FOR IMMEDIATE RELEASE: NIGERIANS DOMINATE SHORTLIST AS FORBES AFRICA PERSON OF THE YEAR NOMINEES GO TO POLL
Forbes Africa, today announced it has narrowed down a shortlist, dominated by Nigerians, for the 2013 Person of the Year Awards, due to take place in Nairobi, Kenya at the beginning of December this year.
Following suggestions from Forbes Africa’s readers and social media audience, official voting in the form of a poll http://forbesafrica.com/person-of-the-year/voting.html on is now open to the public who can make their selection of the individual they deem most worthy of the Person of the Year title.
The Person of the Year Awards celebrate ‘the individual who, for better or worse, has had the most influence on events of the year gone by’ and Forbes Africa has welcomed the participation of the public in what is fast becoming one of the most momentous and anticipated annual events in Africa.
“Every year, we are excited to decide the Forbes Africa Person of the Year. We want to honour the big hitters of the continent who are making a difference in people’s lives and we hope that in doing so, it will inspire others,” commented Chris Bishop, the managing editor of Forbes Africa magazine.
The shortlist, comprising of three Nigerians, one South African and one Zimbabwean, is as follows:
1. South African mining magnate, Patrice Motsepe, plans on giving away more than half his fortune over the next five years.
2. Akinwunmi Adesina is Nigeria’s Minister of Agriculture and his vision is to make Nigeria a self-sustaining, food-producing nation and register 20 million farmers by 2015.
3. Aliko Dangote is Africa’s richest man and his net worth has significantly increased on the back of his continued business success, allowing him to better the lives of millions.
4. Strive Masiyiwa is the founder of global telecoms group, Econet Wireless, and through Capernaum Trust he educates tens of thousands of Zimbabwean orphans.
5. Jim Ovia established Zenith Bank Group in 1990 – now West Africa’s second largest financial services provider. His focus has turned to helping grow Africa’s budding ‘techpreneurs’.
2013 has been an exciting year for entrepreneurs and business across Africa. Who do you believe has made a real impact in business by stimulating economic growth, creating employment, spearheading innovation and bringing new technologies to the continent? The top five candidates will comprise a portion of what will be the Person of the Year Awards judges’ final decision. Go to http://forbesafrica.com/person-of-the-year/voting.html to vote now. Voting closes 4 November!
About Forbes Africa:
Forbes Africa is the continent’s first-ever international business publication localized for the African executive. With levels of affluence and influence in Africa steadily climbing, ABN 360 saw it fitting that its ABN Publishing wing be the operating entity that established Forbes Magazine in Africa. Titled “Forbes Africa magazine”, the monthly publication is the continent’s first-ever international business publication to be localized for the African executive. Forbes Africa – which has been on the shelves since October 2011, encompasses both the detail and the personality, bringing a unique perspective to business media reporting that is delivered in a sharp, in-depth and engaging fashion. As the sixteenth English-language edition of the highly successful FORBES magazine, FORBES AFRICA has distinguished itself as a key title renowned for its many lists based on the levels of global wealth and power.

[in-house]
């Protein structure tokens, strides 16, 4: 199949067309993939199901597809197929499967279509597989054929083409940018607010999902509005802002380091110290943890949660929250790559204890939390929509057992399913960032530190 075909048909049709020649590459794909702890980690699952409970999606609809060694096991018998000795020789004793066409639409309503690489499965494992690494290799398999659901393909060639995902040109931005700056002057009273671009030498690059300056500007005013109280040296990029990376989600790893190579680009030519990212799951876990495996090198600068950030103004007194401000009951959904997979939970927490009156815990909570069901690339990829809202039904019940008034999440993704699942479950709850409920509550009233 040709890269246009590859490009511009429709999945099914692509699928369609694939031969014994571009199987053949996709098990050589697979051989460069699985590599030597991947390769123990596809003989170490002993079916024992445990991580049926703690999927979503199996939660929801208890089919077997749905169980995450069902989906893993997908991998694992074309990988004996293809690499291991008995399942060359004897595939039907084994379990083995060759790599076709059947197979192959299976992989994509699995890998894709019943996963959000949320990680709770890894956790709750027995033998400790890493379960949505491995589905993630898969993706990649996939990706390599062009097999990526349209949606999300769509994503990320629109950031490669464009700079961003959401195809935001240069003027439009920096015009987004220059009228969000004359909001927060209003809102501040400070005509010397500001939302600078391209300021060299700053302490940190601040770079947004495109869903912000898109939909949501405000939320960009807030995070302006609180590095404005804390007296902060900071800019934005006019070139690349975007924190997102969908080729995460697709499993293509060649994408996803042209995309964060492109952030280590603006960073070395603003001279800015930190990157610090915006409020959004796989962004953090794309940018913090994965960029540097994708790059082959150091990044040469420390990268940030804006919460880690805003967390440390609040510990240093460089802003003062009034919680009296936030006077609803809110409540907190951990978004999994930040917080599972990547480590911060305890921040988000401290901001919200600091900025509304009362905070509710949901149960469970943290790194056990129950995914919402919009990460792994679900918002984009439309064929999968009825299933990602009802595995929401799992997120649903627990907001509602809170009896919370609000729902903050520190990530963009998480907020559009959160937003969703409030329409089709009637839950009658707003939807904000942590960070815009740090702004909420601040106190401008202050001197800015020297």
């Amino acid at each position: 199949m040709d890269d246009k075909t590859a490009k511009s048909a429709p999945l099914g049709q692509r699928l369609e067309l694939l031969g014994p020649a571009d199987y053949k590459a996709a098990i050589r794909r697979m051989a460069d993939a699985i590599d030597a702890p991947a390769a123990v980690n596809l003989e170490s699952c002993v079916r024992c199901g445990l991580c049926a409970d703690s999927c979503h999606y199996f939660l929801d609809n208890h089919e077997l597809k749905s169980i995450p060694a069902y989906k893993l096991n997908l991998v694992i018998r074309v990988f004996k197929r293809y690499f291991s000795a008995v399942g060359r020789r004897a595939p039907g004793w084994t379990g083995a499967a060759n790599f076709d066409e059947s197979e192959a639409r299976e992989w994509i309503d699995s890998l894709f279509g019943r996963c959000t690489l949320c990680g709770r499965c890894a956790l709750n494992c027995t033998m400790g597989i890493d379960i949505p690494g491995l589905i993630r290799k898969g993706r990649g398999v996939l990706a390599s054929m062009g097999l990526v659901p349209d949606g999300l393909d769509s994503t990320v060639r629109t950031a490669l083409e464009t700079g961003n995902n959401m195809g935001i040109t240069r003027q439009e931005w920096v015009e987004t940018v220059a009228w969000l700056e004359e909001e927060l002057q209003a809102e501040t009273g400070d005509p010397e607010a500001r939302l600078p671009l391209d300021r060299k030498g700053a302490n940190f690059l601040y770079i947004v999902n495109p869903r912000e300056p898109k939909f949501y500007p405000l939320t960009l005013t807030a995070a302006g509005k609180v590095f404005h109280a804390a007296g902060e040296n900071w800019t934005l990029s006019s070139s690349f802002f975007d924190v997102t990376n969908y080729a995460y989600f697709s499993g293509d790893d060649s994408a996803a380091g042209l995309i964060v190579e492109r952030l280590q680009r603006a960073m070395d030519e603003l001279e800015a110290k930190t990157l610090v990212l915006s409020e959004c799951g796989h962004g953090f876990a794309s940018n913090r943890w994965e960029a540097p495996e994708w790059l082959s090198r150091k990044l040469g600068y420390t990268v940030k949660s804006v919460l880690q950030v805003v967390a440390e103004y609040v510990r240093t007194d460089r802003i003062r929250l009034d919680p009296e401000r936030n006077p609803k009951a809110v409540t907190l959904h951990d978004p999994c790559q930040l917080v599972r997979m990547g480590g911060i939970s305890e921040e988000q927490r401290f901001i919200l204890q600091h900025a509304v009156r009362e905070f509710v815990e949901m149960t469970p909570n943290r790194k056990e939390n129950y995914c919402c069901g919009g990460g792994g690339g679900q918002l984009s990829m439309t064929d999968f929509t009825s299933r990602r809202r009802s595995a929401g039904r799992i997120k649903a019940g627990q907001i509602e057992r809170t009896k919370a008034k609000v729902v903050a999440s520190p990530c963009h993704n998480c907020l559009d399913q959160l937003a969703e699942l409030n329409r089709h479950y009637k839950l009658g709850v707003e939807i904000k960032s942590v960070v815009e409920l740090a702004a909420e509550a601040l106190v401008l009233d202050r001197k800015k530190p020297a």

ABN 360 offers a holistic approach to telling Africa’s business story – first. With much-esteemed international brands such as CNBC Africa and Forbes Africa providing a broadcast and print platform respectively, the ABN 360 conglomerate also offers resources to organize world-class events across the African continent, through ABN Productions. The recently-launched ABN Training Institute boasts state-of-the-art facilities to provide media training among many other courses, while ABN Digital is the company’s online presence for your up-to-date business and markets news. Through its sub-brands, ABN 360 aims to be Africa’s leading aggregator and distributor of business and economic news.
By Tann vom Hove
After representing Baden-Württemberg, Germany’s second most prosperous state, at the European Union (EU) in Brussels for nine years, Richard Arnold could have moved to any number of senior government positions in either Berlin or Stuttgart. Instead he decided to return to his hometown of Schwäbisch Gmünd to run for mayor. In an interview with City Mayors, Mayor Arnold explained that at local level a politician is not only closest to ordinary people but can also influence and implement cutting-edge changes. “I cannot imagine anything more rewarding than to be able to be part of and help shaping these changes in my hometown,” he said.
Richard Arnold was born in 1959 in Schwäbisch Gmünd, a city of some 60,000 people, 50km east of Stuttgart and, following his education at a local high school, studied public administration at the universities of Konstanz and Frankfurt. After a scholarship year at one of America’s elite universities, the Massachusetts Institute of Technology“ (MIT) in 1988, Arnold worked for two years at the Centre for European Policy Studies in Brussels as expert on EU agricultural and environmental policies. Before returning to Brussels in 2000, he occupied several senior posts with the state government of Baden-Württemberg in Stuttgart. From 2000 until 2009, Arnold headed the representative office of Baden-Württemberg at the EU. In 2007, during the German presidency of the Council of the European Union, Arnold was voted one of the best-known and most influential Germans in Brussels. In May 2009, Arnold defeated Schwäbisch Gmünd’s incumbent Social-Democrat mayor in the first round of the election.